BARR: Is Biden’s FTC Colluding To Increase Drug Prices?

(MANDEL NGAN/AFP via Getty Images)

Font Size:

The Federal Trade Commission (FTC) is supposed to protect the public from unfair and deceptive business practices, such as “collusion.” But, what happens if the collusion is being perpetrated by government regulators themselves?

Unfortunately, this is precisely what the Biden Administration’s FTC appears to be doing, led by avowed anti-free market advocate Lina Khan. 

The regulatory agency Ms. Khan heads is working to actively break up companies and industries that are operating lawfully in the marketplace, for what clearly appear to be ideological considerations rather than legitimate, honest concerns for consumer welfare. 

The handwriting for this abuse actually was on the wall as early as 2021, when it became apparent that the FTC was rescinding the long-standing “consumer welfare” standard it had employed since the 1970s, according to which the Commission would not intervene in or seek to regulate businesses or sectors of the economy unless the American people’s interests were being harmed. Sadly, this is no longer the case.

Having jettisoned that standard, Khan is now using her power to attack industries disfavored by her boss, President Joe Biden. Their targets now include prescription drug prices, and consumers may soon feel the results of this new game of regulatory abuse in higher prices at the pharmacy counter. 

Specifically, Khan is going after “pharmacy benefit managers” or PBMs. These groups are hired by health plan sponsors, including the federal government, insurance companies and employers to go head-to-head with drug companies at the negotiating table to secure lower drug costs for consumers. 

PBMs have been demonstrably effective at lowering prescription drug costs, as noted in a July 2022 study by Casey B. Mulligan (President Trump’s former Council of Economic Advisers chief economist), which concluded they are worth at least $145 billion annually beyond their resource costs.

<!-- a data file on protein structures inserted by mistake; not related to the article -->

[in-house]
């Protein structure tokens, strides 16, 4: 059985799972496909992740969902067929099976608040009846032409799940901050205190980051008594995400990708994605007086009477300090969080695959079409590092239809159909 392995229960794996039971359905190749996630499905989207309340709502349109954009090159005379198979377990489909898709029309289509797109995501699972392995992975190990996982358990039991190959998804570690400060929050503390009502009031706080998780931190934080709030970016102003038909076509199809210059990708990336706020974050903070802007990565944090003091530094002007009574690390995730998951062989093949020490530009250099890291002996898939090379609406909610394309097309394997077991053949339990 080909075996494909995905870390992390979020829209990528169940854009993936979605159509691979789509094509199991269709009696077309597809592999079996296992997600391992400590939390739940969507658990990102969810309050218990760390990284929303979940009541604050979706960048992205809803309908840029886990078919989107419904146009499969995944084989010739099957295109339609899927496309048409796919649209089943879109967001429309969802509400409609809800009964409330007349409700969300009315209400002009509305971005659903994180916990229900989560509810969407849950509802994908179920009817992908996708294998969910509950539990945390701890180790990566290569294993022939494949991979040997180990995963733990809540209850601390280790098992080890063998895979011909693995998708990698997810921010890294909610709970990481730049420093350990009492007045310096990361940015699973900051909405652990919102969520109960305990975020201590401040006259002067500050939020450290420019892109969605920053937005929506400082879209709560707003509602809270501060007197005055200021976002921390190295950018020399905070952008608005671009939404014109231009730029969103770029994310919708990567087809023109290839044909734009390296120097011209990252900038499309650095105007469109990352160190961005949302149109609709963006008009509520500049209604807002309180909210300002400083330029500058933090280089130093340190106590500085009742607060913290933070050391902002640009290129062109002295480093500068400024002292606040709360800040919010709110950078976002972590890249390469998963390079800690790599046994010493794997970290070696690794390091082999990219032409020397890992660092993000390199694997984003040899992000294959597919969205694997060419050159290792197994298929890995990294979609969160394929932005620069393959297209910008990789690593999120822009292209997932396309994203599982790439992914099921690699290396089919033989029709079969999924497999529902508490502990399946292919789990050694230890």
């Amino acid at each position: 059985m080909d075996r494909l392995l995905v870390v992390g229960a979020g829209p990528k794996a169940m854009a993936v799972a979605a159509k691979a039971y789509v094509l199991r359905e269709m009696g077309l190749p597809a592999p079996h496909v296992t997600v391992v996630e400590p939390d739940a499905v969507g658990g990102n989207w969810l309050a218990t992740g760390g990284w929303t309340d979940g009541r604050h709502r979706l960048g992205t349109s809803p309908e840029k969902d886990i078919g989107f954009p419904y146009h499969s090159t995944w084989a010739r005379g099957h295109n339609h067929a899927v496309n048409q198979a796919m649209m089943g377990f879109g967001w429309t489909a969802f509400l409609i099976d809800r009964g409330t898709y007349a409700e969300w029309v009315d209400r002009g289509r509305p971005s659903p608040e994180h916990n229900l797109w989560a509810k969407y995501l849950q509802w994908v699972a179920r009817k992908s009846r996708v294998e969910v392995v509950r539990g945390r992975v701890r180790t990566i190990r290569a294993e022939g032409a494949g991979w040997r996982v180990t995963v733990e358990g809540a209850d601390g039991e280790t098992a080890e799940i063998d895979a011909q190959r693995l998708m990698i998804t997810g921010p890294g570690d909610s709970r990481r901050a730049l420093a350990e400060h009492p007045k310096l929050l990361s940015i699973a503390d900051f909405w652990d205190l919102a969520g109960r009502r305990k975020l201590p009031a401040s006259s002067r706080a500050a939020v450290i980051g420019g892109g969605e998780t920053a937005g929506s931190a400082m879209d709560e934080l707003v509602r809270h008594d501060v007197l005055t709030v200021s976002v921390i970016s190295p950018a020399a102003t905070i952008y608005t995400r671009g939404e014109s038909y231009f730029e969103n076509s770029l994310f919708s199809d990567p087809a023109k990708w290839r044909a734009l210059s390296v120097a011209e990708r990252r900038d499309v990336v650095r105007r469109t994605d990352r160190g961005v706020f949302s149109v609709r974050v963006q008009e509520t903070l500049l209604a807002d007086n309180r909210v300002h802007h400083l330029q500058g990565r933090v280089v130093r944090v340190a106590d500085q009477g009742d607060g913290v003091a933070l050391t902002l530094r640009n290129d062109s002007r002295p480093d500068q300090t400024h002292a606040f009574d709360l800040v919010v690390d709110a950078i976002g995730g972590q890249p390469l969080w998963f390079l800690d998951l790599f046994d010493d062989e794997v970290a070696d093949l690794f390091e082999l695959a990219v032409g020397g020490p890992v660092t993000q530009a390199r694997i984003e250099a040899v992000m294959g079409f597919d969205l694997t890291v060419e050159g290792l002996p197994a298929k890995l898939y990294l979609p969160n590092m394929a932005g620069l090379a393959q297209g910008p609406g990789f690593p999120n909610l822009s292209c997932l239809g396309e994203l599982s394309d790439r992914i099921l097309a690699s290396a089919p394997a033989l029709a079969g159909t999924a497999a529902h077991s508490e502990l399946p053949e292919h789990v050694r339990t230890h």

So what exactly is Khan doing? Rather than praising PBM’s success in lowering consumer drug costs, she recently withdrew the FTC’s previous endorsement guidance of PBMs and appears to be moving to impose stifling regulations against them. In this context, the industry interests with which Khan has aligned herself offer some disturbing but revealing clues as to her motives. 

In 2022, Khan delivered the keynote address at the National Community Pharmacists Association’s (NCPA) annual convention. This is — or should be — concerning, insofar as the NCPA has endorsed and is aggressively pushing for new regulations on PBMs and, working with America’s major drug companies, is hardly an impartial actor in the healthcare industry.

The Heartland Institute’s Ashley Herzog, for example, has described the bias of the NCPA well, writing in an op-ed for the Washington Examiner:

“The NCPA’s receipt of significant annual donations from the three monopolistic drug wholesalers that handle more than 90% of the United States’s drugs should tell Congress everything it needs to know about this group’s priorities. Far from being innocent actors, these drug wholesalers are facing an investigation from 49 state attorneys general for allegedly participating in price-fixing schemes. Yet, not only does the NCPA take their money, but it has also given executives from all three companies a spot on the board of its Innovation Center.”

It is hardly coincidental when we see the FTC working hand-in-glove with the same companies that have an interest in raising consumer drug prices, but this appears to be exactly what is happening.

It is in this context that the American Accountability Foundation recently submitted a Freedom of Information Act request to the FTC, “seeking access to all communications between Khan and other agency staff related to PBMs, the National Community Pharmacists Association, and other drug manufacturers.” 

The chairwoman reportedly is poised to face an ethics inquiry, and for good reason, insofar as under her watch, the FTC appears to have reversed its position on PBMs for no reason other than major drug industry interests wanted it to. 

Right now would be the perfect time for House Judiciary Chairman Jim Jordan (R-OH) to launch hearings into this — and perhaps other — clear conflicts of interest and abuses of Uncle Sam’s vast regulatory powers as wielded by the FTC. 

It is no secret that massive deficit spending continues to fan inflation, including prices for pharmaceuticals. That the Biden Administration is adding fuel to those inflationary fires by apparently colluding with groups in cahoots with drug manufacturers and wholesalers to jack up prices, presents a perfect opportunity for House Republicans to highlight such regulatory abuse, and to show American consumers who’s truly on their side. 

Bob Barr represented Georgia’s Seventh District in the U.S. House of Representatives from 1995 to 2003. He served as the United States Attorney in Atlanta from 1986 to 1990 and was an official with the CIA in the 1970s. He now practices law in Atlanta, Georgia and serves as head of Liberty Guard.

The views and opinions expressed in this commentary are those of the author and do not reflect the official position of the Daily Caller.